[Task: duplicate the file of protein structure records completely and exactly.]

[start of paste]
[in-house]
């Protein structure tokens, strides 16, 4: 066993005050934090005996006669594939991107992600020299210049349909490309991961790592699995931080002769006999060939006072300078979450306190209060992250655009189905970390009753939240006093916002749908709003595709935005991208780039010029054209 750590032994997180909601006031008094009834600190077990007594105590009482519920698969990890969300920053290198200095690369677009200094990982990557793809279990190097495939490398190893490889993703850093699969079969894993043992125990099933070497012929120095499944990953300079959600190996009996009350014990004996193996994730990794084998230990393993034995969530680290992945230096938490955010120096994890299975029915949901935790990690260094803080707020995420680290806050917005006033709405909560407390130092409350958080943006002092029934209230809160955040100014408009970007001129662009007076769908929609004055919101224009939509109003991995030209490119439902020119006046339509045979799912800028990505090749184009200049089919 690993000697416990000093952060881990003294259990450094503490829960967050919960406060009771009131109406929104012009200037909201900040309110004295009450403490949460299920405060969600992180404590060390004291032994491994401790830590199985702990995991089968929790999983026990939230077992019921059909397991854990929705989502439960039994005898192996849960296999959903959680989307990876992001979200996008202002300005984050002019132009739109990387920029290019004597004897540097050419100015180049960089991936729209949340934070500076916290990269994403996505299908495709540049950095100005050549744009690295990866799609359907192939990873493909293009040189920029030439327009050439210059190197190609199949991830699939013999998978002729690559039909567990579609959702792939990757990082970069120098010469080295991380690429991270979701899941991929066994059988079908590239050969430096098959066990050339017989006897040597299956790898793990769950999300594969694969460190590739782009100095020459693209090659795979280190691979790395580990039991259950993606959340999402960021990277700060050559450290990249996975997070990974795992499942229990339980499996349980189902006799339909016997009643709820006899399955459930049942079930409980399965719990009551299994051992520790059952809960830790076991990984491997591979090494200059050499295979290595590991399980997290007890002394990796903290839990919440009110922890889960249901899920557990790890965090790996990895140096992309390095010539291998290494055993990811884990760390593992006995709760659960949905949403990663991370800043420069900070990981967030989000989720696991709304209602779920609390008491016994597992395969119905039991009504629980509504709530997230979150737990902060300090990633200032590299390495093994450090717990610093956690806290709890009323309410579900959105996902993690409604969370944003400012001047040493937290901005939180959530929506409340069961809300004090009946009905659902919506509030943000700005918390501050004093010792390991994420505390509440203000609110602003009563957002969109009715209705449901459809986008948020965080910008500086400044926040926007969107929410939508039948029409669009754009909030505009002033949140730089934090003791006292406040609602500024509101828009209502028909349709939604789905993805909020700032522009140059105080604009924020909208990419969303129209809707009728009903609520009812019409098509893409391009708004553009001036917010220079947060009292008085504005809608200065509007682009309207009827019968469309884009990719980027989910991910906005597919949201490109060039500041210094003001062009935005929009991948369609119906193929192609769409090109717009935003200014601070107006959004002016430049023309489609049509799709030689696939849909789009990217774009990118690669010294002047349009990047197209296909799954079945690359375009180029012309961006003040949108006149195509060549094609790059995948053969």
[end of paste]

[in-house]
């Protein structure tokens, strides 16, 4: 066993005050934090005996006669594939991107992600020299210049349909490309991961790592699995931080002769006999060939006072300078979450306190209060992250655009189905970390009753939240006093916002749908709003595709935005991208780039010029054209 750590032994997180909601006031008094009834600190077990007594105590009482519920698969990890969300920053290198200095690369677009200094990982990557793809279990190097495939490398190893490889993703850093699969079969894993043992125990099933070497012929120095499944990953300079959600190996009996009350014990004996193996994730990794084998230990393993034995969530680290992945230096938490955010120096994890299975029915949901935790990690260094803080707020995420680290806050917005006033709405909560407390130092409350958080943006002092029934209230809160955040100014408009970007001129662009007076769908929609004055919101224009939509109003991995030209490119439902020119006046339509045979799912800028990505090749184009200049089919 690993000697416990000093952060881990003294259990450094503490829960967050919960406060009771009131109406929104012009200037909201900040309110004295009450403490949460299920405060969600992180404590060390004291032994491994401790830590199985702990995991089968929790999983026990939230077992019921059909397991854990929705989502439960039994005898192996849960296999959903959680989307990876992001979200996008202002300005984050002019132009739109990387920029290019004597004897540097050419100015180049960089991936729209949340934070500076916290990269994403996505299908495709540049950095100005050549744009690295990866799609359907192939990873493909293009040189920029030439327009050439210059190197190609199949991830699939013999998978002729690559039909567990579609959702792939990757990082970069120098010469080295991380690429991270979701899941991929066994059988079908590239050969430096098959066990050339017989006897040597299956790898793990769950999300594969694969460190590739782009100095020459693209090659795979280190691979790395580990039991259950993606959340999402960021990277700060050559450290990249996975997070990974795992499942229990339980499996349980189902006799339909016997009643709820006899399955459930049942079930409980399965719990009551299994051992520790059952809960830790076991990984491997591979090494200059050499295979290595590991399980997290007890002394990796903290839990919440009110922890889960249901899920557990790890965090790996990895140096992309390095010539291998290494055993990811884990760390593992006995709760659960949905949403990663991370800043420069900070990981967030989000989720696991709304209602779920609390008491016994597992395969119905039991009504629980509504709530997230979150737990902060300090990633200032590299390495093994450090717990610093956690806290709890009323309410579900959105996902993690409604969370944003400012001047040493937290901005939180959530929506409340069961809300004090009946009905659902919506509030943000700005918390501050004093010792390991994420505390509440203000609110602003009563957002969109009715209705449901459809986008948020965080910008500086400044926040926007969107929410939508039948029409669009754009909030505009002033949140730089934090003791006292406040609602500024509101828009209502028909349709939604789905993805909020700032522009140059105080604009924020909208990419969303129209809707009728009903609520009812019409098509893409391009708004553009001036917010220079947060009292008085504005809608200065509007682009309207009827019968469309884009990719980027989910991910906005597919949201490109060039500041210094003001062009935005929009991948369609119906193929192609769409090109717009935003200014601070107006959004002016430049023309489609049509799709030689696939849909789009990217774009990118690669010294002047349009990047197209296909799954079945690359375009180029012309961006003040949108006149195509060549094609790059995948053969």